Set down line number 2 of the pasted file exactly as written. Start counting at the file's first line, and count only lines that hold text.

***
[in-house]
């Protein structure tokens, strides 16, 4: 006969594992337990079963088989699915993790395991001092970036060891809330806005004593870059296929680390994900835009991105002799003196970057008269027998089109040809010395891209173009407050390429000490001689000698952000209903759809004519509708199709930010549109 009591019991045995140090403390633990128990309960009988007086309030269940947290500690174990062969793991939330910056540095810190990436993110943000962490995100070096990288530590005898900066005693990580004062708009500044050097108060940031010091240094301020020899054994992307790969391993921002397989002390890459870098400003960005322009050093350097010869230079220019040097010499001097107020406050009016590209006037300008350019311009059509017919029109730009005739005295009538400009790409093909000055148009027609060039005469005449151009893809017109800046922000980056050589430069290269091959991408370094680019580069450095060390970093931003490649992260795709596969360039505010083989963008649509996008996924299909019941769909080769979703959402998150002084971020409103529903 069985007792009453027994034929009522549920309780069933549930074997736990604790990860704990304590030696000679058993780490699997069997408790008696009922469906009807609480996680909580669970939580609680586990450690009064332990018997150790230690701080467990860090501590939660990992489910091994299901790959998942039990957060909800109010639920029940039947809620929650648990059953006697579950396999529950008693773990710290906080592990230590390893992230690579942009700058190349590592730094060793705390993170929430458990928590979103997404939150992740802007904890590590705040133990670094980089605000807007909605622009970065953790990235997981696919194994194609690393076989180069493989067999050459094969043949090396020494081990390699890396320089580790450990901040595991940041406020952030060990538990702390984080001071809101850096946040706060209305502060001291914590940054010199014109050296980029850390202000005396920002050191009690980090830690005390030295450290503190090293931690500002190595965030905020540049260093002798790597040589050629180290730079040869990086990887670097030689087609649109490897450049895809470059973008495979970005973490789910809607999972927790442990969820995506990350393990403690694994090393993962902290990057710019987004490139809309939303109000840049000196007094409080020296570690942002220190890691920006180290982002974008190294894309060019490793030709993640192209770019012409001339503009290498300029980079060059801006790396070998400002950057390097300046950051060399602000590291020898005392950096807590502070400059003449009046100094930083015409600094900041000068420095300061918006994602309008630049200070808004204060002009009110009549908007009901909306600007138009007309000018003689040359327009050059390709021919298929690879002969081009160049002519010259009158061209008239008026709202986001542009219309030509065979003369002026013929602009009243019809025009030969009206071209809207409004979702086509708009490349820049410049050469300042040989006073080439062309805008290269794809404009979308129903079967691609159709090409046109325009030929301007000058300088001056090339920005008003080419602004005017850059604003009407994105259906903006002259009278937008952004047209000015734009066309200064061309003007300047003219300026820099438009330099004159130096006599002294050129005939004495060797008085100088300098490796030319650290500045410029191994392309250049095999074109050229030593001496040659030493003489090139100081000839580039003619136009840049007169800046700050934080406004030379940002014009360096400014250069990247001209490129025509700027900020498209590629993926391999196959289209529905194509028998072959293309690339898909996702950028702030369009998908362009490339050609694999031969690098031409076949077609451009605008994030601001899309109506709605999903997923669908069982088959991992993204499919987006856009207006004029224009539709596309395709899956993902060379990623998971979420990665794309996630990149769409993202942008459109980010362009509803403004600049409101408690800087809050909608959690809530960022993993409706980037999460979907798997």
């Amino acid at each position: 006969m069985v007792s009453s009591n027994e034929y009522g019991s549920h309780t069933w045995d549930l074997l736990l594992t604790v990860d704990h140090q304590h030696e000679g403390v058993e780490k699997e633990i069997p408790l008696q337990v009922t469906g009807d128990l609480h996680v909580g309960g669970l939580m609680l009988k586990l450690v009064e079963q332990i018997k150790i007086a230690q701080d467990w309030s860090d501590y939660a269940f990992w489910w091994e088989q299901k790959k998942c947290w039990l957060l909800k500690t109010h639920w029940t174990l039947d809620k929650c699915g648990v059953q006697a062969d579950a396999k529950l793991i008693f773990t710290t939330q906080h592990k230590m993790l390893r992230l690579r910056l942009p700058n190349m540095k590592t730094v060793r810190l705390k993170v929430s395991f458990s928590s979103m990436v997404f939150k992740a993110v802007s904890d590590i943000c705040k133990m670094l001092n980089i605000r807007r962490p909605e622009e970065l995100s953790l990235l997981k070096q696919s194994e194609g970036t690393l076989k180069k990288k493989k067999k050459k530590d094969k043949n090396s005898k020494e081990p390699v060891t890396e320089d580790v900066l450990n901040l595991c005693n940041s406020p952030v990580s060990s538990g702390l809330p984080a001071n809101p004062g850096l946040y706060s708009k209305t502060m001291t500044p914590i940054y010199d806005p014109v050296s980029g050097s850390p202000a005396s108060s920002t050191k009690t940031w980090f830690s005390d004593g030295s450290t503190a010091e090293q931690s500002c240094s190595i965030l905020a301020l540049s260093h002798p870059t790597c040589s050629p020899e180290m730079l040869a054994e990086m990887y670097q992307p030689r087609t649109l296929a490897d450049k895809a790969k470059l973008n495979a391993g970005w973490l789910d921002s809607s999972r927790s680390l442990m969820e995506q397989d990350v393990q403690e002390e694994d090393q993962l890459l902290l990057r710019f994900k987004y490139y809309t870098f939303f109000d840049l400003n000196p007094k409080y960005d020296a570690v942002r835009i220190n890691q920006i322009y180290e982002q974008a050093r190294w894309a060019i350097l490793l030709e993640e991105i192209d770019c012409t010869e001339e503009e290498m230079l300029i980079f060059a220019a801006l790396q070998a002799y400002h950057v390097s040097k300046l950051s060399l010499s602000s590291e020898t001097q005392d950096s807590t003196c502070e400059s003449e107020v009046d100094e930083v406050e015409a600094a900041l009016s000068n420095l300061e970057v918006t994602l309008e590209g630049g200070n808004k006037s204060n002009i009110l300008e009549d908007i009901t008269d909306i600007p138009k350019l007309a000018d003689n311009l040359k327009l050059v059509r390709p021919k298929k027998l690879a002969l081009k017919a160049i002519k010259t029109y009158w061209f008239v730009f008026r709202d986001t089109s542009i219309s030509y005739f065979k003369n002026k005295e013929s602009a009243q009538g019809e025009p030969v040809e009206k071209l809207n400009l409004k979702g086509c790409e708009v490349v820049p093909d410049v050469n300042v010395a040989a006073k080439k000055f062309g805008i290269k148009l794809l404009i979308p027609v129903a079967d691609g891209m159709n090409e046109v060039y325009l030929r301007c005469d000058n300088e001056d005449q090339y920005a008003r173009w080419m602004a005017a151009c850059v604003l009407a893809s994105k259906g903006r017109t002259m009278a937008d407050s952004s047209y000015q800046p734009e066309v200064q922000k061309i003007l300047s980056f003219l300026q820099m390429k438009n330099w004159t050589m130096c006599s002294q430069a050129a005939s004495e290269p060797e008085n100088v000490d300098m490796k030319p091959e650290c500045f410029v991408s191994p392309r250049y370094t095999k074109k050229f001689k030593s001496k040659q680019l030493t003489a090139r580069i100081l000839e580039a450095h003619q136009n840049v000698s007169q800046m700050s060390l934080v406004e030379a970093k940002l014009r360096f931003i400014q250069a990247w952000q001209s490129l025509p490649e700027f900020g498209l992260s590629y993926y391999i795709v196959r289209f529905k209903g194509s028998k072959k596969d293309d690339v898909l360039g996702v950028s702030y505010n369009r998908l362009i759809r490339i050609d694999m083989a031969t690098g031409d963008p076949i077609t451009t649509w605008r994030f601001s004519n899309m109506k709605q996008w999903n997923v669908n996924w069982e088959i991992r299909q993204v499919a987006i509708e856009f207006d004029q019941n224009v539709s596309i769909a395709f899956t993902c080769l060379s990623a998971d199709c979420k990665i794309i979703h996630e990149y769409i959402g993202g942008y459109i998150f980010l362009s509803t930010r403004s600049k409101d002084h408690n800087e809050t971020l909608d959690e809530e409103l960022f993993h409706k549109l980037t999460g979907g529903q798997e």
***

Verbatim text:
């Protein structure tokens, strides 16, 4: 006969594992337990079963088989699915993790395991001092970036060891809330806005004593870059296929680390994900835009991105002799003196970057008269027998089109040809010395891209173009407050390429000490001689000698952000209903759809004519509708199709930010549109 009591019991045995140090403390633990128990309960009988007086309030269940947290500690174990062969793991939330910056540095810190990436993110943000962490995100070096990288530590005898900066005693990580004062708009500044050097108060940031010091240094301020020899054994992307790969391993921002397989002390890459870098400003960005322009050093350097010869230079220019040097010499001097107020406050009016590209006037300008350019311009059509017919029109730009005739005295009538400009790409093909000055148009027609060039005469005449151009893809017109800046922000980056050589430069290269091959991408370094680019580069450095060390970093931003490649992260795709596969360039505010083989963008649509996008996924299909019941769909080769979703959402998150002084971020409103529903 069985007792009453027994034929009522549920309780069933549930074997736990604790990860704990304590030696000679058993780490699997069997408790008696009922469906009807609480996680909580669970939580609680586990450690009064332990018997150790230690701080467990860090501590939660990992489910091994299901790959998942039990957060909800109010639920029940039947809620929650648990059953006697579950396999529950008693773990710290906080592990230590390893992230690579942009700058190349590592730094060793705390993170929430458990928590979103997404939150992740802007904890590590705040133990670094980089605000807007909605622009970065953790990235997981696919194994194609690393076989180069493989067999050459094969043949090396020494081990390699890396320089580790450990901040595991940041406020952030060990538990702390984080001071809101850096946040706060209305502060001291914590940054010199014109050296980029850390202000005396920002050191009690980090830690005390030295450290503190090293931690500002190595965030905020540049260093002798790597040589050629180290730079040869990086990887670097030689087609649109490897450049895809470059973008495979970005973490789910809607999972927790442990969820995506990350393990403690694994090393993962902290990057710019987004490139809309939303109000840049000196007094409080020296570690942002220190890691920006180290982002974008190294894309060019490793030709993640192209770019012409001339503009290498300029980079060059801006790396070998400002950057390097300046950051060399602000590291020898005392950096807590502070400059003449009046100094930083015409600094900041000068420095300061918006994602309008630049200070808004204060002009009110009549908007009901909306600007138009007309000018003689040359327009050059390709021919298929690879002969081009160049002519010259009158061209008239008026709202986001542009219309030509065979003369002026013929602009009243019809025009030969009206071209809207409004979702086509708009490349820049410049050469300042040989006073080439062309805008290269794809404009979308129903079967691609159709090409046109325009030929301007000058300088001056090339920005008003080419602004005017850059604003009407994105259906903006002259009278937008952004047209000015734009066309200064061309003007300047003219300026820099438009330099004159130096006599002294050129005939004495060797008085100088300098490796030319650290500045410029191994392309250049095999074109050229030593001496040659030493003489090139100081000839580039003619136009840049007169800046700050934080406004030379940002014009360096400014250069990247001209490129025509700027900020498209590629993926391999196959289209529905194509028998072959293309690339898909996702950028702030369009998908362009490339050609694999031969690098031409076949077609451009605008994030601001899309109506709605999903997923669908069982088959991992993204499919987006856009207006004029224009539709596309395709899956993902060379990623998971979420990665794309996630990149769409993202942008459109980010362009509803403004600049409101408690800087809050909608959690809530960022993993409706980037999460979907798997």